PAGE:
Working remotely isn’t what it used to be. In quarantine, you knew where you were with an up-styled pyjama (see nightwear maestro Peter Saville) and nine square snack-meals a day. But post-Zoom shirts – a murky trend exposed by the New York Times – and kitchen table HQs, with the lockdowns of yesteryear finally looking like old news but some variety of WFH here for good, mastering the new work-life balance is complicated for the best of us. Is the suit really dead? Will modern house shoes be the last footwear known to mankind? And are ‘smart’ trousers that are technically sweatpants (looking at you, Hugo Boss) and shackets something for open conversation?
Even, or perhaps especially, big business is still sussing out the slippery proposition of what such a gelatinous approach to purpose and productivity should look and feel like. Just last month, to temper the liberation/isolation of working-from-wherever with a place to collaborate in person and experience company culture at least occasionally, software behemoth Salesforce announced its swapping its office for a whopping great 75-acre wellness retreat near Santa Cruz, California. It’s a statement of corporate intent so naked that it’s titled said post-pandemic utopia ‘The Trailblazer Ranch’; the promo video is best described as an invite to a Centre Parcs-headquartered Wild Wild Country-esque cult and it’s thoroughly, bewilderingly appealing.
For anyone not employed by Salesforce and/or into a more personal vision of ‘working well’ post-lockdown, this next life stage requires aspirational touchpoints on an at-home level. Thankfully, we have trailblazers to light the way; early WFH icons that saw idiosyncratic blends of home-meets-business as a thing of joy literally decades ago. American modernist art director and graphic designer Paul Rand crafted the Rand house in Connecticut (with his architect wife, Ann Binkley Rand) featuring a central studio they called the ‘creative heart of the home’, while London-based architect Pravin Muthiah’s beautiful multifunctional studio, which is used for dinner parties, office work and model-making, has 4m high oriel windows spanning multiple floors to administer the sensation of being perched among the trees. More starry, legendary fashion photographer Steven Meisel has a hybrid office/master bath in his 1963 Trousdale Estates home in Beverley Hills to ensure he’s never too far from a comms device when a slice of creative gold hits: “It just made sense to me—take a shower, get dressed, make a few calls, and do a little work. I love that room,” explained the man himself. Surely a nice pair of WFH slippers were just out of high gloss shot.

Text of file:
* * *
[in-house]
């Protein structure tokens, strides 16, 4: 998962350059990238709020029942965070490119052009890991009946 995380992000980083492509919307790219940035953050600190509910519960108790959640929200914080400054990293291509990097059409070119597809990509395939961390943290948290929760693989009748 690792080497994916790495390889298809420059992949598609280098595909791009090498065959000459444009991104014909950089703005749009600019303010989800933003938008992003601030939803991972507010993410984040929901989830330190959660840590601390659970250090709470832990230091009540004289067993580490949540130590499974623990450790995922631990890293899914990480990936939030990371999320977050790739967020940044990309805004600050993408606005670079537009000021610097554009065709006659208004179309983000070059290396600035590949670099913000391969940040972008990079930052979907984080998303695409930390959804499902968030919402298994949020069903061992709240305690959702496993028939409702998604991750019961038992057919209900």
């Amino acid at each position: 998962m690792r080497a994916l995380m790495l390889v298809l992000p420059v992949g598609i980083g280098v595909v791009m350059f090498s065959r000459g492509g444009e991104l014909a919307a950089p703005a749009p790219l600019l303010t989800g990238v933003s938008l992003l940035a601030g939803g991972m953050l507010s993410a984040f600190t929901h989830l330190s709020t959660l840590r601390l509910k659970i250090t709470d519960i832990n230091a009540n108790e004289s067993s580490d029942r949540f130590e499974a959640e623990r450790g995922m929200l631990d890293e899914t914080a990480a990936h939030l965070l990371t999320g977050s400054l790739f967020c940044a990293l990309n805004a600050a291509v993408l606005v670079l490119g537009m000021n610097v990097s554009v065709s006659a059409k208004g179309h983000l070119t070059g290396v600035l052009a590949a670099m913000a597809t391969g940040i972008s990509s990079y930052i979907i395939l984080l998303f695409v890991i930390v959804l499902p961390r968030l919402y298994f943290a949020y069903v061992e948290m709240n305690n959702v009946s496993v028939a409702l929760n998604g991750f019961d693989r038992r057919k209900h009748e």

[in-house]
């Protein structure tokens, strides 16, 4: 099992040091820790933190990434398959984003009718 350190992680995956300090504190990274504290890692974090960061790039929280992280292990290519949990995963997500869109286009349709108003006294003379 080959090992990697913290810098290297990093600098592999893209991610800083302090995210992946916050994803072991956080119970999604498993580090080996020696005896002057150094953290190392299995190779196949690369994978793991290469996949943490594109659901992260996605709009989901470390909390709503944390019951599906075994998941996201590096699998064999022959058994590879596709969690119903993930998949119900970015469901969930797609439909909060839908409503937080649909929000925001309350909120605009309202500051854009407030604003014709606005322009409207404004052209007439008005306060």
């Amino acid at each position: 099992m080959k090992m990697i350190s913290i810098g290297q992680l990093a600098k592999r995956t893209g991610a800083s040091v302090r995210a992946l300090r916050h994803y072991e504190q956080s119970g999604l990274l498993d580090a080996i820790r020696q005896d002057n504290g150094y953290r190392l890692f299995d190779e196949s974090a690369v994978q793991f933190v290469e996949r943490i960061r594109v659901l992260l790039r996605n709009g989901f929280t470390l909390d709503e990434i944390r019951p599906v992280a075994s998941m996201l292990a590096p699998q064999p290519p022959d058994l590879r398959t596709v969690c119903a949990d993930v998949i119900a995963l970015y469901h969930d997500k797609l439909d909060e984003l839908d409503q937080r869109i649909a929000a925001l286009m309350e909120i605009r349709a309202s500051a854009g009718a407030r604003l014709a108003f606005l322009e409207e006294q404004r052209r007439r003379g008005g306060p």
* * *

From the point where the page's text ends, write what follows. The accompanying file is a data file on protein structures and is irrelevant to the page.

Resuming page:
Now, a new breed of product design is embracing the blurred boundaries, acknowledging that a room (or corner) of one’s own is less decadent daydream and more fuel for daily life – see the rounded rocking legs of Vitra’s modernist rocking chair, reputedly capable of aligning the spine and pelvis, or the portable partitions of David Thulstrup x Sorensen Leather. Pinterest’s recent interiors survey revealed a 190% rise in searches for ‘Home Massage Room’ from October 2019-September 2021 (also an 800% boom in searches for ‘Crystal Room’ and x12 for ‘Tiny Library Room’). A new genre of ‘emotional escape rooms’ No wonder searches for soft men’s slippers and WFH shoes have also skyrocketed.
The lure of the new world of interiors is so great that even fashion stylists are defecting at pace. The Australian stylist and Harper’s Bazaar alumni Vanessa Coyle is currently sliding into equally edgy interiors curation; super-consultant Yasmin Sewell’s side-stepped into fragrance; while acclaimed print designer Duncan Cheetham, renowned for his work for Gap, Burberry and Calvin Klein has recently launched a ceramics range.
Sartorially speaking the big change has been coming for a while (as far back a 2019 Goldman Sachs relaxed its dress code, asking employees to simply exercise good judgement) but the ordination of WFH has really upped the ante. As GQ said last month, “no matter how comfortable your daily [WFH] uniform may be, it’s weirdly tough to concentrate at work while barefoot.” If a man’s WFH space is now his castle, some corduroy house shoes or soft supple men’s loafers is his new banqueting attire.